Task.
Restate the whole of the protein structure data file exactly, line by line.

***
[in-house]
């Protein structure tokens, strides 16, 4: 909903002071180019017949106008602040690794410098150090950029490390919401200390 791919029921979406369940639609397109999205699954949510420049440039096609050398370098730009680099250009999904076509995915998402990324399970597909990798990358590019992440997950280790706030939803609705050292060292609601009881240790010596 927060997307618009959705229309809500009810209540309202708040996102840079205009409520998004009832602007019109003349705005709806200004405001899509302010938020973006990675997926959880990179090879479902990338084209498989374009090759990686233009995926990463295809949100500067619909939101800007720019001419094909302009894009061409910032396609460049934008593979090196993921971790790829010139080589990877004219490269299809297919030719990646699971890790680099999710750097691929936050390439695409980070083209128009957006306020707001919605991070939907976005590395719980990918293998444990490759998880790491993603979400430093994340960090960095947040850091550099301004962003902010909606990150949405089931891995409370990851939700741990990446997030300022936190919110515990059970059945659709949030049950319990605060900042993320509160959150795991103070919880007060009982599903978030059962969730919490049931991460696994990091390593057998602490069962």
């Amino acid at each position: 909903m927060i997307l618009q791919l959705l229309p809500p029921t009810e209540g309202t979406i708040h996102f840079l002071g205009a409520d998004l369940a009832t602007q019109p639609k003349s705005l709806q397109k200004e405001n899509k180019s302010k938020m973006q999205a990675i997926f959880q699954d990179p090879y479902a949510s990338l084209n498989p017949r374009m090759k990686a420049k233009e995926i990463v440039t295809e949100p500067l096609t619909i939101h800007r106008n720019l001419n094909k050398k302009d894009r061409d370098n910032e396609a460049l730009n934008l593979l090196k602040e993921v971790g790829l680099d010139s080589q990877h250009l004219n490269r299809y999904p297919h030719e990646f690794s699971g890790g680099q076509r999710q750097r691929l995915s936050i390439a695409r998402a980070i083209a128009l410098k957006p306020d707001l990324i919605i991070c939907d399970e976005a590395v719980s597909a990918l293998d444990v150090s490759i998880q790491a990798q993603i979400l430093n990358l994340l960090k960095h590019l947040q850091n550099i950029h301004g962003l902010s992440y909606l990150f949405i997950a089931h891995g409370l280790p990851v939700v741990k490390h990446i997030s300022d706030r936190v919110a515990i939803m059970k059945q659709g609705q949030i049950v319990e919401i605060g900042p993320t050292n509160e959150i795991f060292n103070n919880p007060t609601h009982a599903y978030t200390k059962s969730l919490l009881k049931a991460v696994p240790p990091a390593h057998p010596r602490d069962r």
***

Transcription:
[in-house]
């Protein structure tokens, strides 16, 4: 909903002071180019017949106008602040690794410098150090950029490390919401200390 791919029921979406369940639609397109999205699954949510420049440039096609050398370098730009680099250009999904076509995915998402990324399970597909990798990358590019992440997950280790706030939803609705050292060292609601009881240790010596 927060997307618009959705229309809500009810209540309202708040996102840079205009409520998004009832602007019109003349705005709806200004405001899509302010938020973006990675997926959880990179090879479902990338084209498989374009090759990686233009995926990463295809949100500067619909939101800007720019001419094909302009894009061409910032396609460049934008593979090196993921971790790829010139080589990877004219490269299809297919030719990646699971890790680099999710750097691929936050390439695409980070083209128009957006306020707001919605991070939907976005590395719980990918293998444990490759998880790491993603979400430093994340960090960095947040850091550099301004962003902010909606990150949405089931891995409370990851939700741990990446997030300022936190919110515990059970059945659709949030049950319990605060900042993320509160959150795991103070919880007060009982599903978030059962969730919490049931991460696994990091390593057998602490069962």
């Amino acid at each position: 909903m927060i997307l618009q791919l959705l229309p809500p029921t009810e209540g309202t979406i708040h996102f840079l002071g205009a409520d998004l369940a009832t602007q019109p639609k003349s705005l709806q397109k200004e405001n899509k180019s302010k938020m973006q999205a990675i997926f959880q699954d990179p090879y479902a949510s990338l084209n498989p017949r374009m090759k990686a420049k233009e995926i990463v440039t295809e949100p500067l096609t619909i939101h800007r106008n720019l001419n094909k050398k302009d894009r061409d370098n910032e396609a460049l730009n934008l593979l090196k602040e993921v971790g790829l680099d010139s080589q990877h250009l004219n490269r299809y999904p297919h030719e990646f690794s699971g890790g680099q076509r999710q750097r691929l995915s936050i390439a695409r998402a980070i083209a128009l410098k957006p306020d707001l990324i919605i991070c939907d399970e976005a590395v719980s597909a990918l293998d444990v150090s490759i998880q790491a990798q993603i979400l430093n990358l994340l960090k960095h590019l947040q850091n550099i950029h301004g962003l902010s992440y909606l990150f949405i997950a089931h891995g409370l280790p990851v939700v741990k490390h990446i997030s300022d706030r936190v919110a515990i939803m059970k059945q659709g609705q949030i049950v319990e919401i605060g900042p993320t050292n509160e959150i795991f060292n103070n919880p007060t609601h009982a599903y978030t200390k059962s969730l919490l009881k049931a991460v696994p240790p990091a390593h057998p010596r602490d069962r």